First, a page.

Q - What other factors in the U.S. News & World Report rankings came into play this year for Calvin?

A - Categories in U.S. News & World Report such as Calvin’s graduation rate, retention rate, percentage of classes taught by fulltime faculty and student-faculty ratio did not change for the worse between last year and this year. In fact in several of those areas Calvin improved.

Q - So Calvin isn't a different school than it was a year ago?

A - No. Last year we scored high in our category in percentage of faculty who are full-time (91 percent), freshman retention rate (87 percent), graduation rate (74 percent) and alumni giving rate (33 percent). This year those numbers were either all the same or slightly better! We continue to strive for excellence in all that we do; we continue to improve the quality of a Calvin education; and we continue to rest on the solid Reformed Christian foundation that has undergirded our work here since 1876.

Q - Still, to go from first to 116th is a big drop.

A - On the surface, yes it is. But people shouldn't look at it that way. For example, in our new category, the rate at which colleges and universities accept high school seniors, the percentage of students in the top 10 percent of their high school class and the SAT and ACT scores of incoming students are worth 15 percent of a school's rank. The average acceptance rate of the top 25 in our new category is 31 percent compared to our 98 percent. We practice very open admissions here at Calvin, while most of our new competitors do not; they reject about seven in 10 applicants. That didn't hurt us as much in our old category; it does in our new category. Also the average retention rate -- how many first-year students return as sophomores -- is 95 percent for the top 25 in our new category compared to our 87 percent. The average graduation rate of the top 25 is 89 percent compared to our 74 percent. Frankly our more open admissions policy probably hurts our retention rate and graduation rate numbers a little, but we're committed to that approach and so we'll take the hit there when it comes to U.S. News & World Report rankings. Hopefully when people understand that they'll also understand a little better how complicated the ratings game can be.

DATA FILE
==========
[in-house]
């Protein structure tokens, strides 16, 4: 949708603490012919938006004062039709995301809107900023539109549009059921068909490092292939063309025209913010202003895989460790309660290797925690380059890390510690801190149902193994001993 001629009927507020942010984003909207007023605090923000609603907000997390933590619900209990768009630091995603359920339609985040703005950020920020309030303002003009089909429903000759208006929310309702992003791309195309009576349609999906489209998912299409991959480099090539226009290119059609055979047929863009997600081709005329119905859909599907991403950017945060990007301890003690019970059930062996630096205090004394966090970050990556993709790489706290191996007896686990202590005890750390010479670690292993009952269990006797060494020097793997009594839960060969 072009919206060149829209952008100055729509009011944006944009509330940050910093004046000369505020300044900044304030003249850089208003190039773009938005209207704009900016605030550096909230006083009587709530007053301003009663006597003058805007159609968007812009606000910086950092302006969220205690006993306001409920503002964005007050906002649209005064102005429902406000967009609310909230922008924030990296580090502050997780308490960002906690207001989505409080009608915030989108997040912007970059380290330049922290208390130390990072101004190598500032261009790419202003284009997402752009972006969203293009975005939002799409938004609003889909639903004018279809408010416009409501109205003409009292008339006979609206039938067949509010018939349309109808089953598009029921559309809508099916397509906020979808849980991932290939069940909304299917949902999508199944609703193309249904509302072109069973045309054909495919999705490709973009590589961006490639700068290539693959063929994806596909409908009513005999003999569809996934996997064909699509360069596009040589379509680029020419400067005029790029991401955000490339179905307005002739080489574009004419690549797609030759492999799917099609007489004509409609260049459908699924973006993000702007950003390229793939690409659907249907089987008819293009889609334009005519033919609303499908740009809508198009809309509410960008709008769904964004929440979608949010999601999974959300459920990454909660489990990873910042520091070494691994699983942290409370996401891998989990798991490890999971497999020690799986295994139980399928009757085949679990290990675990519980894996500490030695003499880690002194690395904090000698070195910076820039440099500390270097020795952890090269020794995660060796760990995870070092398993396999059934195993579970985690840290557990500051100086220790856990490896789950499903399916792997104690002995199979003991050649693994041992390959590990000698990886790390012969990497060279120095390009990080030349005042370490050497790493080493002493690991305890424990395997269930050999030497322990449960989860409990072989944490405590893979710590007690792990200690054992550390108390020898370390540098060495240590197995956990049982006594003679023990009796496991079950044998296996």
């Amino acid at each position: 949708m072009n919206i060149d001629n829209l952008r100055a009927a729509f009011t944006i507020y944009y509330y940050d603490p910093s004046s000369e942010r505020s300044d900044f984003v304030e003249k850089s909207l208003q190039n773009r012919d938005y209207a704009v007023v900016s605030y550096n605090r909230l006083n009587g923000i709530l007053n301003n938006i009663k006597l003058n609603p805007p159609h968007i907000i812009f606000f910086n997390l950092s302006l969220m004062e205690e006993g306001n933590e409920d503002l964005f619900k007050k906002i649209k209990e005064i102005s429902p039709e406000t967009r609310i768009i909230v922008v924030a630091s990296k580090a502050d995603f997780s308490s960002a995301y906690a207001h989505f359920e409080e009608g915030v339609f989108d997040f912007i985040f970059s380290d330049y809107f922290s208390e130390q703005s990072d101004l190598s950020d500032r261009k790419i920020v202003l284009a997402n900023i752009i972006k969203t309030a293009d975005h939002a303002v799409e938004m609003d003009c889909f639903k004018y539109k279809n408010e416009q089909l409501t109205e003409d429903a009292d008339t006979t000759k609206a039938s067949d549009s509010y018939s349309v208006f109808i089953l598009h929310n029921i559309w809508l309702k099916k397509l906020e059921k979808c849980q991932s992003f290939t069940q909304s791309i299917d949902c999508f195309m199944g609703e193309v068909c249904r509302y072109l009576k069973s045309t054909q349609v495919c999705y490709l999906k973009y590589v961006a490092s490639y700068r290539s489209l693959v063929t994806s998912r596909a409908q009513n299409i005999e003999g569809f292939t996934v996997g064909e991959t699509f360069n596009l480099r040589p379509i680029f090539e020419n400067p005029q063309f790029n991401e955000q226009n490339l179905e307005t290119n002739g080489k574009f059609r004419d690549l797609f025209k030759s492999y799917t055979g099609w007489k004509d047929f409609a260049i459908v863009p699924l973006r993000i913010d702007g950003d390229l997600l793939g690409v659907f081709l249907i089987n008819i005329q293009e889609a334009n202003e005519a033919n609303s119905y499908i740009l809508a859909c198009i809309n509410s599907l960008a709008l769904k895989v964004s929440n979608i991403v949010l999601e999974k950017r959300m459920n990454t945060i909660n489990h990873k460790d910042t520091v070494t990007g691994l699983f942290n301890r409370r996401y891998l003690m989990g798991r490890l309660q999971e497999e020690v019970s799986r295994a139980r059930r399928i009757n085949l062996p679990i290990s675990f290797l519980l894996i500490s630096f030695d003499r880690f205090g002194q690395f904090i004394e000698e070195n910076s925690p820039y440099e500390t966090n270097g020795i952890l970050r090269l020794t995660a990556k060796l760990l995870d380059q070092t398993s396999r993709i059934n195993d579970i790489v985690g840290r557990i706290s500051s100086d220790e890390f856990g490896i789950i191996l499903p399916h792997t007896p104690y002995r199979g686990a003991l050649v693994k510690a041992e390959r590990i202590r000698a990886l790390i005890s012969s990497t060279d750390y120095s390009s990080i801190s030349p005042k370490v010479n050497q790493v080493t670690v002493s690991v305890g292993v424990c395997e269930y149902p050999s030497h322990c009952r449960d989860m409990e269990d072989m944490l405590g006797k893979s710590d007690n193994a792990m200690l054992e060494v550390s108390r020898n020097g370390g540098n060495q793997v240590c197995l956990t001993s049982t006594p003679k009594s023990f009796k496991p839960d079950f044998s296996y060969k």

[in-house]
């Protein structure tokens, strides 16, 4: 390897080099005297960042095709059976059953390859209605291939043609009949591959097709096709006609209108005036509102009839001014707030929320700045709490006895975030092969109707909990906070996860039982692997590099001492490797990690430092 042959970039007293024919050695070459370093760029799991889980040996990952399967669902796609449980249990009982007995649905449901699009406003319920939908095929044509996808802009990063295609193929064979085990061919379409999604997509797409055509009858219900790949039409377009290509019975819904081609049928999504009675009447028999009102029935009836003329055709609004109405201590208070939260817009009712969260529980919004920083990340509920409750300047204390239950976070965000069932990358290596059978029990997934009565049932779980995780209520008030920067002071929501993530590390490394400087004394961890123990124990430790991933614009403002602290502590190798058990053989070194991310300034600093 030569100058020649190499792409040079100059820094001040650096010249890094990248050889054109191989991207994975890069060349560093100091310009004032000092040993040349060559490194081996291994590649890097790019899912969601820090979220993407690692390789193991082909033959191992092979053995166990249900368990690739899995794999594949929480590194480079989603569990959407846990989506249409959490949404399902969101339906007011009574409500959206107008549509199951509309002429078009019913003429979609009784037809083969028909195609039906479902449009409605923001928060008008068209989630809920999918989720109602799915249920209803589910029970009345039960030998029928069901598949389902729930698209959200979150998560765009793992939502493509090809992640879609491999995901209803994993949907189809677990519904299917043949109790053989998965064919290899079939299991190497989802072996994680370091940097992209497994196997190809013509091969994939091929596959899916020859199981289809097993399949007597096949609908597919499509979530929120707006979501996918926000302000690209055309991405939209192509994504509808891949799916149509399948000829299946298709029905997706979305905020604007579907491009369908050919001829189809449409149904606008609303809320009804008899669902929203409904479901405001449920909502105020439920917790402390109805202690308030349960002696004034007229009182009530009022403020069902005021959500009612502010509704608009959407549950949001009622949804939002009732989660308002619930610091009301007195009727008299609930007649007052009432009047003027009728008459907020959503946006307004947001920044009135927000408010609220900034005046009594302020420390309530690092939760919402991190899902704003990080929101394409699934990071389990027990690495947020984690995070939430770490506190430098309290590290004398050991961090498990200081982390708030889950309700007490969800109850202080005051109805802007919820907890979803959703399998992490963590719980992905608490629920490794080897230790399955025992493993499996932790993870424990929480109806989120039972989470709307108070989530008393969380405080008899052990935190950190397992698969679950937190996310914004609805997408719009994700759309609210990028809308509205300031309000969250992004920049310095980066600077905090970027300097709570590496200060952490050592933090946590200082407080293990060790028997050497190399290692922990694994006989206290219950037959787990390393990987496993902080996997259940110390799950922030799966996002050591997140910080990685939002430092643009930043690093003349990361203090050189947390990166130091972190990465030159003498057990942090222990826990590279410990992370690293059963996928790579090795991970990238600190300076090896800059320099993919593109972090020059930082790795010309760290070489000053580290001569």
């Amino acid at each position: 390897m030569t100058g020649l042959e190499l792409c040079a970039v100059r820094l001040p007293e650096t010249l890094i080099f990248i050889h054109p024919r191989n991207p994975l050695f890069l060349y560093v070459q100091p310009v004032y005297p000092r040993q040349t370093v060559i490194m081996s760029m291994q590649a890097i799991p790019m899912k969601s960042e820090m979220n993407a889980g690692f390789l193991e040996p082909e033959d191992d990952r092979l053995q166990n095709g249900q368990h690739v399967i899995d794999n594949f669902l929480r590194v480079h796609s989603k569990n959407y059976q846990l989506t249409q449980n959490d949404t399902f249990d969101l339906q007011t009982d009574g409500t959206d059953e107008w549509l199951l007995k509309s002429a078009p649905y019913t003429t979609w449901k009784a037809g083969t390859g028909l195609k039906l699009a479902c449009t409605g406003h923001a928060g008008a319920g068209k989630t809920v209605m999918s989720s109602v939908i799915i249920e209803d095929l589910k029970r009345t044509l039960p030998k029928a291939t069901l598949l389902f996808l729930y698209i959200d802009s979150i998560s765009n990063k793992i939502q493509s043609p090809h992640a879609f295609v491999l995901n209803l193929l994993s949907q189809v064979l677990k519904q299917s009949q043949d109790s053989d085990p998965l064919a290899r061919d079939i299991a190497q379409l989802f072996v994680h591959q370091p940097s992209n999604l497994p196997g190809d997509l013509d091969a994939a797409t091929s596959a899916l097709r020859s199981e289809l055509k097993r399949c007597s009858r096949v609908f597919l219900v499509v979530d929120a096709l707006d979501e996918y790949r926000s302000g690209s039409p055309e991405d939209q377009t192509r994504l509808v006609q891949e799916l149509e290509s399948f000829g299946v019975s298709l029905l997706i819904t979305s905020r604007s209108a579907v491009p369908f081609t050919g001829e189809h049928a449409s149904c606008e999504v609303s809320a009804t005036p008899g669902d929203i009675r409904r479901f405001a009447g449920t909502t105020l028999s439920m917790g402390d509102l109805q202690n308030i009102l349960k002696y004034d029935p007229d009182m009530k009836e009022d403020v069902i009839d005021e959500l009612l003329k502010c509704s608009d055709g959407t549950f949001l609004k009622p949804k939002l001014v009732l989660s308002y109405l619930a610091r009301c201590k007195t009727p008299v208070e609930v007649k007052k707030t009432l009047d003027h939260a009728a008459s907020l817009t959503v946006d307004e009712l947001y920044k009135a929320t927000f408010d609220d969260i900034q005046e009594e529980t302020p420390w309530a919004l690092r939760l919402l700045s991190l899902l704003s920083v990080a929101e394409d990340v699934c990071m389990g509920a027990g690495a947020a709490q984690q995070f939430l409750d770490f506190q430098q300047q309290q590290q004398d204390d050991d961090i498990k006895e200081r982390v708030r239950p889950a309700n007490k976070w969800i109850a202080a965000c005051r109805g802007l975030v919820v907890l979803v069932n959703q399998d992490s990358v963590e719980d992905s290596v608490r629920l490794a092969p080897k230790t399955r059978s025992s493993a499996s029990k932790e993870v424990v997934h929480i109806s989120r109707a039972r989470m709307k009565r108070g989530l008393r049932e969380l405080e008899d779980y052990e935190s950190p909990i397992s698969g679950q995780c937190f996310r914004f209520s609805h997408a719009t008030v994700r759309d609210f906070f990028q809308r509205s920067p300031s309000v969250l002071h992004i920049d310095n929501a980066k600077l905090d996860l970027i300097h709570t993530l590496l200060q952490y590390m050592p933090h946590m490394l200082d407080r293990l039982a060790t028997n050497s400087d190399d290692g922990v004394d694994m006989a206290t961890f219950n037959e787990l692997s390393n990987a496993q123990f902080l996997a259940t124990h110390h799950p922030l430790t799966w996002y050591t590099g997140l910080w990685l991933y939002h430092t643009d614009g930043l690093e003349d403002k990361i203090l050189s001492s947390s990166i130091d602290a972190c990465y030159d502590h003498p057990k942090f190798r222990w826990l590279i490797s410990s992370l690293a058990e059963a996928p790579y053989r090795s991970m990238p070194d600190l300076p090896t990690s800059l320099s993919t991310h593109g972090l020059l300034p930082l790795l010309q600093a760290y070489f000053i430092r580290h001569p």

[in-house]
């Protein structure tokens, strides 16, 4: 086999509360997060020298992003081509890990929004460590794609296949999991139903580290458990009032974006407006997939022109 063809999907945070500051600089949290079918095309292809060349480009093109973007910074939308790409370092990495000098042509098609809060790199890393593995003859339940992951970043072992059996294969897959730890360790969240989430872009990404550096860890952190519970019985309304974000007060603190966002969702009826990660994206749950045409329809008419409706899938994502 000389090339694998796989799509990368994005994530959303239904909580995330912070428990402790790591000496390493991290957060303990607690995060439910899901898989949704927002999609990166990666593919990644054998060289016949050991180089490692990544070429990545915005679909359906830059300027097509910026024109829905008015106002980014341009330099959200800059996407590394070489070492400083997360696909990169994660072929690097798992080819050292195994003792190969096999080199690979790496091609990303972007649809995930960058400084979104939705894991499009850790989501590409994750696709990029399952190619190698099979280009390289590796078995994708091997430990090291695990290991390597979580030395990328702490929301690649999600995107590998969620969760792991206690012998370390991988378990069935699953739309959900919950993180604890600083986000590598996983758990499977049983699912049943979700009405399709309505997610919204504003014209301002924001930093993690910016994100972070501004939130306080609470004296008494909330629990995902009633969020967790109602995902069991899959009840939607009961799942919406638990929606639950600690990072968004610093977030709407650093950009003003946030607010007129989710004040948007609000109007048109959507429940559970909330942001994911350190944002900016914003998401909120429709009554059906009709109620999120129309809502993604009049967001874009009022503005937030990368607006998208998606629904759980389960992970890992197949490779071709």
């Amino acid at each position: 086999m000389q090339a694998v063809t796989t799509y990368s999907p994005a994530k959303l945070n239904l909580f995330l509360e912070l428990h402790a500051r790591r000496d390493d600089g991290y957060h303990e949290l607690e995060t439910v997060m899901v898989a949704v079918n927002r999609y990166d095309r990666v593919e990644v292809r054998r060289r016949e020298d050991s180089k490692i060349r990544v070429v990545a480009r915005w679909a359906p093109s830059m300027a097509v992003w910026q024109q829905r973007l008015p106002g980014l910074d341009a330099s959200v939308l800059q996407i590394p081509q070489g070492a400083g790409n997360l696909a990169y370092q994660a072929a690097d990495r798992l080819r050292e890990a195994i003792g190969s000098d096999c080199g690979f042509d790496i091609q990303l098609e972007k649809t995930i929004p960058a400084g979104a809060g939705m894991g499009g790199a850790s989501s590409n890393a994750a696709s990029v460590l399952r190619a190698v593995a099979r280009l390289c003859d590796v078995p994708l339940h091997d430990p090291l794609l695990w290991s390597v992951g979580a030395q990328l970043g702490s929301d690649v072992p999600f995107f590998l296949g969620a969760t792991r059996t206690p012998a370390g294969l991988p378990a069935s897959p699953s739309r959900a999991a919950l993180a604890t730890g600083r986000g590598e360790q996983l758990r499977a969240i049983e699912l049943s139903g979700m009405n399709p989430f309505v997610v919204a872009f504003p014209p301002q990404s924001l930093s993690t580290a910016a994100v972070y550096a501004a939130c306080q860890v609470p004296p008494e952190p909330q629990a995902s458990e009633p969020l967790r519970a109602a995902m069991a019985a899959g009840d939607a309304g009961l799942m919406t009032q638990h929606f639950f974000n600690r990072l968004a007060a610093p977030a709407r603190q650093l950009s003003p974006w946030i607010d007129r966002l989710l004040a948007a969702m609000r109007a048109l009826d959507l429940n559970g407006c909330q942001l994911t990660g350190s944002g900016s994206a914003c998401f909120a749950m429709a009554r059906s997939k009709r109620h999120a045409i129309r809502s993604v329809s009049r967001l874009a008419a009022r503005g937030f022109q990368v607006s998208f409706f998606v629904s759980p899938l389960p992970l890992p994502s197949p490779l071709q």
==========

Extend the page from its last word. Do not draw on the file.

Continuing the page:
Q - How do you think students and their parents should approach college rankings guides?

A - We've always handled rankings, including the U.S. News & World Report rankings, with much care and a slight degree of skepticism. In our news release last year -- when we were ranked first in our old category -- I said: "Finding a college is quite a bit different than buying a car or a fridge. The data available in guides like U.S. News & World Report can be helpful to high school students, parents, guidance counselors and others. And it provides a convenient collection of criteria like graduation rates, first-year retention rates, class sizes and student-faculty ratios. But those are only a few of the many ways that should be used to measure whether a student will fit well with a particular college." That advice holds true a year later as well. Visit campuses, talk to current students, check out college and university Web sites, e-mail professors, sit in on a class, stay overnight in a residence hall. There are many ways to get to know a college or university. The bottom line for Calvin is we are a Christian college that provides a first-rate academic experience, one we believe is equal to any college in the country. Our graduates are doing amazing work of renewal in God's world. They are making a difference. That's an affirmation of our educational enterprise that goes far beyond a ranking in a college guide.